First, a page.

Targeting drunken drivers

Ayesha Akbar

Earlier this month, celebrated UT soccer player Kylie Doniak was crossing a street near campus when she fell victim to a brutal hit-and-run. According to a recent Austin American-Statesman article, Doniak suffered severe injuries, leaving her in critical condition at Brackenridge Hospital. Family and friends poured out to address this tragedy as Doniak, an active 22-year-old, lay still on paralytics.

Nicholas Colunga, the 22 year old driver, was arrested.

Although Colunga does not attend UT, a large number of intoxicated drivers today are college-aged students. According to the National Institute on Alcohol Abuse and Alcoholism, an annual 3.3 million people between the ages of 18 and 24 drive under the influence. In addition, the UT Police Department has recorded an astounding 250 drunken driving incidents in its jurisdiction over the past three years.

As students in a city renowned for its nightlife and sizeable university, we need to be concerned.

Every time an intoxicated driver takes hold of the wheel, potential for death and injury loom around the corner. According to the Centers for Disease Control and Prevention, about 30 people in the United States die every day because of drunk driving. In 2009, one-third of all deaths on the road involved alcohol and, in that same year, Texas led the nation in road fatalities caused by drunk driving.

As alcohol increasingly becomes a norm of college culture, it is imperative that proper communication exist between University Health Services, UTPD and UT students to increase student access to reliable transportation. Many have seen scores of intoxicated students attempt to clamor onto a single E-Bus on Sixth Street when reliable taxi service is nonexistent at worst and overcrowded at best.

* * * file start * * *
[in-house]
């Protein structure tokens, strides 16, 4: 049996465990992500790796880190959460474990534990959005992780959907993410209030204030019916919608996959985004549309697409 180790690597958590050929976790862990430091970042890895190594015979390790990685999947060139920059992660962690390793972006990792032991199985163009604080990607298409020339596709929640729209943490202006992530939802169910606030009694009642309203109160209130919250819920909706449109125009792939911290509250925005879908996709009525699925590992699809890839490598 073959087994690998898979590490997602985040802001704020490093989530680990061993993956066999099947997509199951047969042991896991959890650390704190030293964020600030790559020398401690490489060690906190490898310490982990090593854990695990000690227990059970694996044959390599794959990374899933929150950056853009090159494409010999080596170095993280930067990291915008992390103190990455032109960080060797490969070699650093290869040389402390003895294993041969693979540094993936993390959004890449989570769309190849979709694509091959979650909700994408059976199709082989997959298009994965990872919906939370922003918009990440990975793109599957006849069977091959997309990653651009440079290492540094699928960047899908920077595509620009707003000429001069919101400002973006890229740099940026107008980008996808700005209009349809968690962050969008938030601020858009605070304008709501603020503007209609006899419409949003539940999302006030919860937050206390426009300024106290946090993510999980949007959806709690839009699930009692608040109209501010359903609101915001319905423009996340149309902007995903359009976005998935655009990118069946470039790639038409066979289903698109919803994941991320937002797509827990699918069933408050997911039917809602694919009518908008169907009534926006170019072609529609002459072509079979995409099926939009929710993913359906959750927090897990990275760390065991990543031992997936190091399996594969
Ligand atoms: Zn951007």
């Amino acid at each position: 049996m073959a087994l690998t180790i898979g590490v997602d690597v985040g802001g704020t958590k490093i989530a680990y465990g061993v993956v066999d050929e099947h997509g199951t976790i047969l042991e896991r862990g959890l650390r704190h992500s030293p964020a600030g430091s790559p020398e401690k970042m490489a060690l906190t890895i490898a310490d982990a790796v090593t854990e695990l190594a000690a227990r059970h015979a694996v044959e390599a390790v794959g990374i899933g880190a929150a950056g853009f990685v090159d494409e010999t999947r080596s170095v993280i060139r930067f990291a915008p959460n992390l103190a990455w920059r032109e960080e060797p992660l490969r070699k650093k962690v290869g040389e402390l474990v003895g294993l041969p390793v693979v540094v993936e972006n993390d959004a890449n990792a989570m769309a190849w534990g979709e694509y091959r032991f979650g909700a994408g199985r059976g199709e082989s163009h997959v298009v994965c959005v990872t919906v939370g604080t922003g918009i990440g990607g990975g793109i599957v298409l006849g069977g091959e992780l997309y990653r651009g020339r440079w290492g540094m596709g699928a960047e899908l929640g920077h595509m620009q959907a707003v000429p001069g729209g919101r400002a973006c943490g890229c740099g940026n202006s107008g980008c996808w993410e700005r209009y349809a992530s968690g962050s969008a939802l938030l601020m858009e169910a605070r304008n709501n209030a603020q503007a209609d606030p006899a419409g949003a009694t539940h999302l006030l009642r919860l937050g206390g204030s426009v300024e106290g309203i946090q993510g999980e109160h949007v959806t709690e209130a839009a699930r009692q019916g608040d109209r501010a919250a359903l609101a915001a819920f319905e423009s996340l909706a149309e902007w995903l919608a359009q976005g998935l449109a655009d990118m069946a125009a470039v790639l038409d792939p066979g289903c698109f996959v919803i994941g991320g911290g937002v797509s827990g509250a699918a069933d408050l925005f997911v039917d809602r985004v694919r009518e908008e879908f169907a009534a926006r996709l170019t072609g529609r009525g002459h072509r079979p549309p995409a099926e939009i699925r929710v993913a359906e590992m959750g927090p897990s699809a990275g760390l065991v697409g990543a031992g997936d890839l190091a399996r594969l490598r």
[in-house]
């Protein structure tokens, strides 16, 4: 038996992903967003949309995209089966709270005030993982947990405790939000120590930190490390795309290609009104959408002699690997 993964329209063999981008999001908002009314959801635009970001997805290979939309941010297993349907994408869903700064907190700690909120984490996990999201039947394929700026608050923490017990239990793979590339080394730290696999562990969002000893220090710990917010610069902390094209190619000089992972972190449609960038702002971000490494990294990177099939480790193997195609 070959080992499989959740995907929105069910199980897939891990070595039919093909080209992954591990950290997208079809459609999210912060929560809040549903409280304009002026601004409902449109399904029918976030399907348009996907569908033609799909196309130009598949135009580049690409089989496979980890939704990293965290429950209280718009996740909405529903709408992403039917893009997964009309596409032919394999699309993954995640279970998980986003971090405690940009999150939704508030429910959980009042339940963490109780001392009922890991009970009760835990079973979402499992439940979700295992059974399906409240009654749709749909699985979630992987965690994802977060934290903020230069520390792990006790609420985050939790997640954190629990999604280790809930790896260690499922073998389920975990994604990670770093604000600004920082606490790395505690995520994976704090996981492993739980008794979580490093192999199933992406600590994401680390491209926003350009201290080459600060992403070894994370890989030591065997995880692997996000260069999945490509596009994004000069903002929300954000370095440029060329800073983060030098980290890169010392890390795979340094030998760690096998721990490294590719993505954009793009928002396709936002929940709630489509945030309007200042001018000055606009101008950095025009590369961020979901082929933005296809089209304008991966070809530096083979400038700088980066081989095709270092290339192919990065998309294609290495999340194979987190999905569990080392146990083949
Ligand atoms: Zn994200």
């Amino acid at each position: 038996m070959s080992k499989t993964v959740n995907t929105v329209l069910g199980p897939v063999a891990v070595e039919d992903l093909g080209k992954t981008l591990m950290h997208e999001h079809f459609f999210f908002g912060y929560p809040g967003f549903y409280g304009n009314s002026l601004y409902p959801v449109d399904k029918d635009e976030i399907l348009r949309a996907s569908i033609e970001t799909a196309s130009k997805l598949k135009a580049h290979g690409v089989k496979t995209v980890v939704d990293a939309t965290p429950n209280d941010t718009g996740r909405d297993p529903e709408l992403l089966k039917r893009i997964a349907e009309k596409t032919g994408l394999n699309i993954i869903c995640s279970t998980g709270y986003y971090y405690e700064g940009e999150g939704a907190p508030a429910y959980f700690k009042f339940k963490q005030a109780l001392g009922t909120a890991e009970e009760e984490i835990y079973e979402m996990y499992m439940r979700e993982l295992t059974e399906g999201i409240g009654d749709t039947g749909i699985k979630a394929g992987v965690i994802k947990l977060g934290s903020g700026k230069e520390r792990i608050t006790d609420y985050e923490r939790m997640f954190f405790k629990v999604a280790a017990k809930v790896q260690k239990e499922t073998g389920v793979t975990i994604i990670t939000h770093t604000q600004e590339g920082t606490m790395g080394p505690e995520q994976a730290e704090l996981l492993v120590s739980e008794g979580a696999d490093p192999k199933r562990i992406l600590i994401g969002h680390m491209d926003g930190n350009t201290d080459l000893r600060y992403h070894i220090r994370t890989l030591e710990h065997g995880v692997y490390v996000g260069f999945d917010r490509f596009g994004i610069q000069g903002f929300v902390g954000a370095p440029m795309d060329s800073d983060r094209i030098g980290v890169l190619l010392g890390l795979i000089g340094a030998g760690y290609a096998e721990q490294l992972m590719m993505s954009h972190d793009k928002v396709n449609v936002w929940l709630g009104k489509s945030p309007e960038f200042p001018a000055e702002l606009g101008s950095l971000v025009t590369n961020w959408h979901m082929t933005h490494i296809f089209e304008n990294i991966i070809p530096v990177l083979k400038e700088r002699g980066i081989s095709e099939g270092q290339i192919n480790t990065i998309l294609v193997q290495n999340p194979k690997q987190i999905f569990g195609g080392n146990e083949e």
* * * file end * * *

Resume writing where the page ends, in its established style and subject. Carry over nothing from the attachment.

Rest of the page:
Although the University enforces educational training through resources such as AlcoholEdu, more practical means must be enacted. Such measures could include increased accessibility to E-Buses, especially on high profile days such as New Year’s Eve and Halloween, and advocacy for small, nonprofit groups such as Austin Sober Ride. We must accept responsibility for both the advantages and concerns that arrive with hosting a thriving student population and ensure that safe and reliable methods of transportation are within easy reach.

It would be naive to assume that easier access to safe transportation can single-handedly eradicate the most habitual drunk drivers. The city of Austin should look into enforcing stricter laws concerning drunk driving and relay harsher penalties for those found guilty of repeat offenses. In 2010, Austin police chief Art Acevedo pushed for DWI charges for a blood alcohol level of 0.05 to 0.07. Measures such as these would help deter even light drinking before getting behind the wheel and may stress the importance of maintaining a designated driver. As Acevedo put it, “A person may be intoxicated at 0.05, and you don’t want them out driving.”

It is easy to read textbook cases illustrating the consequences of drunk driving. UT and the Austin community need to step up to the challenges posed by being in a young and vibrant city and ensure that effective transportation and strict implementation of law is readily available.

Akbar is a psychology, Arabic and humanities sophomore.